Kidnapping of Silvia Melis

The kidnapping of Silvia Melis was a kidnapping for extortion that took place in Ogliastra, Sardinia, Italy, in 1997. The fact is also known for the involvement of individuals such as Nicola Grauso, then editor of L'Unione Sarda, judge Luigi Lombardini, the director of L'Unione sarda Antonangelo Liori and photojournalist Antonello Zappadu. The kidnapping lasted 265 days.[1][2]

Kidnapping of Silvia Melis
LocationTortolì, Sardinia, Italy
Date19 February 1997 (1997-02-19) – 11 November 1997 (1997-11-11)
Attack type
VictimSilvia Melis
  • Antonio Maria Marini
  • Pasqualino Rubanu
  • Grazia Marine

History edit

On 19 February 1997, Silvia Melis, entrepreneur and labor consultant from Tortolì, daughter of a wealthy engineer, was kidnapped as she was returning home by car. The bandits take her away after having tied, blindfolded and gagged her, leaving her four-year-old son Luca in the car.[1] On July 15, the negotiations with the kidnappers entered the final phase, but the meeting with the bandits for the payment of the ransom did not take place.[3] A priest friend of his asked investigative photojournalist Antonello Zappadu to deliver a message to the kidnappers.[4] Melis was transferred to a tent for the last 74 days,[5] until she managed to free herself on 11 November of the same year and was found near Nuoro on the side of a provincial road by two plainclothes agents.[6]

The Melis family claimed they did not pay any ransoms. Nicola Grauso, an entrepreneur, revealed instead that he had paid the ransom for the liberation of the kidnapped girl in the Esterzili and Ulassai campaigns.[2] The Cagliari judiciary would deny that it was true, asserting that Silvia Melis would have freed herself. However Grauso will maintain his positions, ending up under investigation for attempted extortion against Tito Melis and for slander against the judges.[7][2] It was suspected that fugitive Attilio Cubeddu was the organizer of the kidnapping, so far his guilt has not been proven. Various hypotheses about the ransom followed, including the one that would have been paid by SISDE,[8] which the Minister of the Interior Giorgio Napolitano defined as "just fantasies",[9] until on 20 November when Tito Melis himself declared that he had paid the ransom himself, of which one billion lire made available by him, 400 million by Grauso and another billion by unspecified entities.[6]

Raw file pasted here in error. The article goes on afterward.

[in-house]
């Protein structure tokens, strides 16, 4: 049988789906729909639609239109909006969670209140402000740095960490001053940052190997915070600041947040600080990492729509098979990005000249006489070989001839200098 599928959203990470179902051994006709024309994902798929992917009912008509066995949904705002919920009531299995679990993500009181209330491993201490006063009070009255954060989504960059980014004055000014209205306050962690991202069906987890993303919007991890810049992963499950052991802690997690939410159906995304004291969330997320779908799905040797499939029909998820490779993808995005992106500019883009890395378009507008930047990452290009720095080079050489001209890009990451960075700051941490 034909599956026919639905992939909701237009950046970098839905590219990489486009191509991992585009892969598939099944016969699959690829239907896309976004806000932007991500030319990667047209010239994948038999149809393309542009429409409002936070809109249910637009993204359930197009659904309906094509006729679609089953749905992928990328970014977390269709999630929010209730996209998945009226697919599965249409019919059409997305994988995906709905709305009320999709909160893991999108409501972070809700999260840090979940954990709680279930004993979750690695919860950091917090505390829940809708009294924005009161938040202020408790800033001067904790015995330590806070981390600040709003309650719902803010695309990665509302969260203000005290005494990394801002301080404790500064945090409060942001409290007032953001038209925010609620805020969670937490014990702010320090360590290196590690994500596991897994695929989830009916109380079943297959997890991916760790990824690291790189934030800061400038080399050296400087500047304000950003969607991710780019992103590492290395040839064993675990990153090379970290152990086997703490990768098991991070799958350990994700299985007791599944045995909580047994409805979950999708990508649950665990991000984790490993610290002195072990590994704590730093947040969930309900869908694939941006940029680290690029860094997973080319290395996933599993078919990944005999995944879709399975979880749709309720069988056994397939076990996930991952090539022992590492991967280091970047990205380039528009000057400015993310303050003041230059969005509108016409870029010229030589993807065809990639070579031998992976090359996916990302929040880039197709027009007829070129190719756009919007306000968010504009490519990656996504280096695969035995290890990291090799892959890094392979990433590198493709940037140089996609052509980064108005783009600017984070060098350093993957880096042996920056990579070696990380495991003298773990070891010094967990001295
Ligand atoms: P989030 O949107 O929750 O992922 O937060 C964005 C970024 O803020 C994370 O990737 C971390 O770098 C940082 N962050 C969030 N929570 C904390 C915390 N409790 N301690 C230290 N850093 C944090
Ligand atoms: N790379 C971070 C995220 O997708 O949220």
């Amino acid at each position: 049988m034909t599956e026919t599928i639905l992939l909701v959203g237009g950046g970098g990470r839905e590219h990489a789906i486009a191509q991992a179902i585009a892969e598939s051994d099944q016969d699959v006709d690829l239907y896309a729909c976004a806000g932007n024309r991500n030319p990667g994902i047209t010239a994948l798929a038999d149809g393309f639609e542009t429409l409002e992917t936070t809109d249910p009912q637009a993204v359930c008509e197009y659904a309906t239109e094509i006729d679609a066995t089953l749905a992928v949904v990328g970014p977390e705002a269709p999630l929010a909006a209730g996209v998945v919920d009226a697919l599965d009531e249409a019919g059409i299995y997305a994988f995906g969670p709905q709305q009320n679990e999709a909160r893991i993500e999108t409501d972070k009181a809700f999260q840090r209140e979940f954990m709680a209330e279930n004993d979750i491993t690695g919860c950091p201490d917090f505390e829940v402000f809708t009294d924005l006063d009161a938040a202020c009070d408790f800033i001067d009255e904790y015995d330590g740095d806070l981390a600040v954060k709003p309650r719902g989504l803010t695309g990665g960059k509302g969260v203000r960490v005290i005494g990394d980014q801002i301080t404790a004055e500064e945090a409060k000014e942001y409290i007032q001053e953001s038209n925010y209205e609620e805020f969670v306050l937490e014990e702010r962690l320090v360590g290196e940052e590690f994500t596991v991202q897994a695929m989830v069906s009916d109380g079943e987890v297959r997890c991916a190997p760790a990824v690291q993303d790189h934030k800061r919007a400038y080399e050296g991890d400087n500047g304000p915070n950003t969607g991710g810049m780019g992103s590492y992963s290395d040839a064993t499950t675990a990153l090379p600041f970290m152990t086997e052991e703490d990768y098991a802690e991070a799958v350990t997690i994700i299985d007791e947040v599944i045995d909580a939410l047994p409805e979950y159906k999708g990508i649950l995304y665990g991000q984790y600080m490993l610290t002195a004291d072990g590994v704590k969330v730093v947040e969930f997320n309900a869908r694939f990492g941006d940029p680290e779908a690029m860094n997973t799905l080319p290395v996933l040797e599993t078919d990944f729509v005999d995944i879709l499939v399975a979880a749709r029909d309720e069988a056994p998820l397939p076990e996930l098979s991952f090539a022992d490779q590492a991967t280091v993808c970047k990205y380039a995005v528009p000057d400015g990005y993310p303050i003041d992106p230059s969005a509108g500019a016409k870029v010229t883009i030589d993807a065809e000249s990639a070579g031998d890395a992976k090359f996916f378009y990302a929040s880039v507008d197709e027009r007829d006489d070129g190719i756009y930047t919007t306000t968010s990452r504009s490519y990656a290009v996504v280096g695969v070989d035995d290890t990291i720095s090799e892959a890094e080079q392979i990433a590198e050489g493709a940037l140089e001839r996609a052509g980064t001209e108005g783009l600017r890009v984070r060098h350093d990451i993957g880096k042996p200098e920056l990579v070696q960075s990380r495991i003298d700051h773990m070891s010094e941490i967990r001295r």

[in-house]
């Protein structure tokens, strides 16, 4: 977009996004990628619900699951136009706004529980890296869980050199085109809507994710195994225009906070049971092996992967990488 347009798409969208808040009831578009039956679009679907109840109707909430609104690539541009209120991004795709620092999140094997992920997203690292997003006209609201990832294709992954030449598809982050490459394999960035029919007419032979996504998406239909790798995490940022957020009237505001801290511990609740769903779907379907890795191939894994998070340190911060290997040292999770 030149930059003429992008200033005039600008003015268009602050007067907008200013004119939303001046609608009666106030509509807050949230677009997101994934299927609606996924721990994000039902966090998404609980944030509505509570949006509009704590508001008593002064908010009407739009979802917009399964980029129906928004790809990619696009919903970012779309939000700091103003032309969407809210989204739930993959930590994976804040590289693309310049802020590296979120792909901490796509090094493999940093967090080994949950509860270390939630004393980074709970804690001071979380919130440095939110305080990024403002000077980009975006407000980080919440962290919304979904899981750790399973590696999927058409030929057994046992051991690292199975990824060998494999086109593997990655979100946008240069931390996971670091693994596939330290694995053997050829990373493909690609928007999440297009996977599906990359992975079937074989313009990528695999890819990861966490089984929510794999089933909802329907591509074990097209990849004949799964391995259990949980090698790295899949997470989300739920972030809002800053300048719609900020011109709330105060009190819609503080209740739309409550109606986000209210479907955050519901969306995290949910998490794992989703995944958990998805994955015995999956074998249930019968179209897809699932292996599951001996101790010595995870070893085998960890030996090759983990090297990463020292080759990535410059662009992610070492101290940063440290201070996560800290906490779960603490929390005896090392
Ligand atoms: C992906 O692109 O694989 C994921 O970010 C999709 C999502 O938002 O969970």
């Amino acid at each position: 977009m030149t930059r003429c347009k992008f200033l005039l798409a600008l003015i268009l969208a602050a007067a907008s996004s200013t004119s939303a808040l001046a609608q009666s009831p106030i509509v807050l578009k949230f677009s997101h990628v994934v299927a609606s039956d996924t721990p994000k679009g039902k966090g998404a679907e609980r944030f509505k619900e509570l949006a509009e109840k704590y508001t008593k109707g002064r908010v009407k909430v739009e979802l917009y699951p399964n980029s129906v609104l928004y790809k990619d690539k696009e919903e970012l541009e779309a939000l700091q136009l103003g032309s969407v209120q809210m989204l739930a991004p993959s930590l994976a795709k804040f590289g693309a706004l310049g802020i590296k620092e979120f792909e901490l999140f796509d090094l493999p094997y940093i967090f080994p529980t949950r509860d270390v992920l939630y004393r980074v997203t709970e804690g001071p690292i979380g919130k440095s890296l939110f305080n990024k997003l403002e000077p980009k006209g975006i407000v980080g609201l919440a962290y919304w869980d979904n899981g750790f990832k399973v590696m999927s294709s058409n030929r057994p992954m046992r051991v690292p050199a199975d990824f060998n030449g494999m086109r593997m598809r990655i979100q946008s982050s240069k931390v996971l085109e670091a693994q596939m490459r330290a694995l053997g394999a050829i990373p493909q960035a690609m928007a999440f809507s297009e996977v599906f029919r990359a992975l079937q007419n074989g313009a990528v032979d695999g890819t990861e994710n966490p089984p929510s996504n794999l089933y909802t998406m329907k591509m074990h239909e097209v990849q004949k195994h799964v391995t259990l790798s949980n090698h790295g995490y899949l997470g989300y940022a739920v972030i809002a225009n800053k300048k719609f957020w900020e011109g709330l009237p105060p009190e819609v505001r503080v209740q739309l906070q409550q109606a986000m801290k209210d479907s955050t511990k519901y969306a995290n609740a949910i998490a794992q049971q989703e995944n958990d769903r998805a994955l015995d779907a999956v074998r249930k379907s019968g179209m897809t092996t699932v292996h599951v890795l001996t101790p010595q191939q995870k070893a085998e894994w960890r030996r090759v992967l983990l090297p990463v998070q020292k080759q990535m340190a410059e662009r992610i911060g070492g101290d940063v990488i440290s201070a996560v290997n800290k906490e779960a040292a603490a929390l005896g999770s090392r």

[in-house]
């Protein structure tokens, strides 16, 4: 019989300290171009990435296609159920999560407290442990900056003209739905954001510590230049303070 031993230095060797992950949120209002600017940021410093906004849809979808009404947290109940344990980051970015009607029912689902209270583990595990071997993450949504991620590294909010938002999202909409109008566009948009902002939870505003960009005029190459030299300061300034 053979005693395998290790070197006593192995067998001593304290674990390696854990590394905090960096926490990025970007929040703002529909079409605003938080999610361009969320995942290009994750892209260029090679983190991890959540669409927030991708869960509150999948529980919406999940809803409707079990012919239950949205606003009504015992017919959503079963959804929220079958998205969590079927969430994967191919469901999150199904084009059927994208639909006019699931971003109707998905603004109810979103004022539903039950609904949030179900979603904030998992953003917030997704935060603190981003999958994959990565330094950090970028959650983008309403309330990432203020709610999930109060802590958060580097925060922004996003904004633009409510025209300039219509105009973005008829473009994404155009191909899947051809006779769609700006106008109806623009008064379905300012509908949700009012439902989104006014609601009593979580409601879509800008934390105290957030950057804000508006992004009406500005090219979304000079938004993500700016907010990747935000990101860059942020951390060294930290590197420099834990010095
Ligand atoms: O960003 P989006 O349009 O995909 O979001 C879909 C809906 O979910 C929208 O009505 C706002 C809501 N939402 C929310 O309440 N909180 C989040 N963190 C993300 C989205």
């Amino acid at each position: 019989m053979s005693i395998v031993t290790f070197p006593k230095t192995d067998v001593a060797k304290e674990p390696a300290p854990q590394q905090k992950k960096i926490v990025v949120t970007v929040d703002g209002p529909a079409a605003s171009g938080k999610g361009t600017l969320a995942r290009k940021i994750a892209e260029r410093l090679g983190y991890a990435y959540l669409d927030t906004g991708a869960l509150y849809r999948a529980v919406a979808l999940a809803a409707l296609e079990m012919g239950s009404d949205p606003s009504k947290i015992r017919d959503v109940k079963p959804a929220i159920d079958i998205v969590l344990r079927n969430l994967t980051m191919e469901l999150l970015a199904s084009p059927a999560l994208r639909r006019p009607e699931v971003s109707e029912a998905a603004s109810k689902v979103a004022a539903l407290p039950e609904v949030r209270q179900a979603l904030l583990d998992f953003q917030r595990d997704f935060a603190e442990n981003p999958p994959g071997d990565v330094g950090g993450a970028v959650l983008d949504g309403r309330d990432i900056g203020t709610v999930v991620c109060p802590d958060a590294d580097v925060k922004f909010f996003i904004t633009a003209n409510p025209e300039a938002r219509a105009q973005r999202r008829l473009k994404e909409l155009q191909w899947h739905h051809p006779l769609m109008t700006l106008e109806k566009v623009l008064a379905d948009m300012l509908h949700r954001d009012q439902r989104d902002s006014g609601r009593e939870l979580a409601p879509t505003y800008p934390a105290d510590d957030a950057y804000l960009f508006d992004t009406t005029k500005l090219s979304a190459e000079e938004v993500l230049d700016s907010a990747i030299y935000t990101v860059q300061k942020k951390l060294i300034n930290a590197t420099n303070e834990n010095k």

Investigation edit

Melis told the investigators that she had been held captive in five different places which were later identified during the investigations except for one, a cave. On 29 May 1999, Antonio Maria Marini, his mother Grazia Marine, Pasqualino Rubanu and Andrea Nieddu were arrested. Witness Anna Maria Rubatta, a neighbor of Grazia Marine, told investigators that on the night of 5 June 1997, she had seen Marini and Rubanu leave the house in Nuoro with a hooded person. Rubatta later retracted the allegations by renouncing the protection program.[1]

Trials edit

In the trial of the kidnappers, conducted in first instance and on appeal by judges Mauro Mura and Gilberto Ganassi, Marini, Grazia Marine and Rubanu were found guilty.[10] During the first instance trial, on 4 June 2001, Marini was sentenced to 30 years in prison, Rubanu to 26 years and Grazia Marine to 25 years and six months; the fourth defendant, Nieddu, was acquitted for not having committed the crime.[1]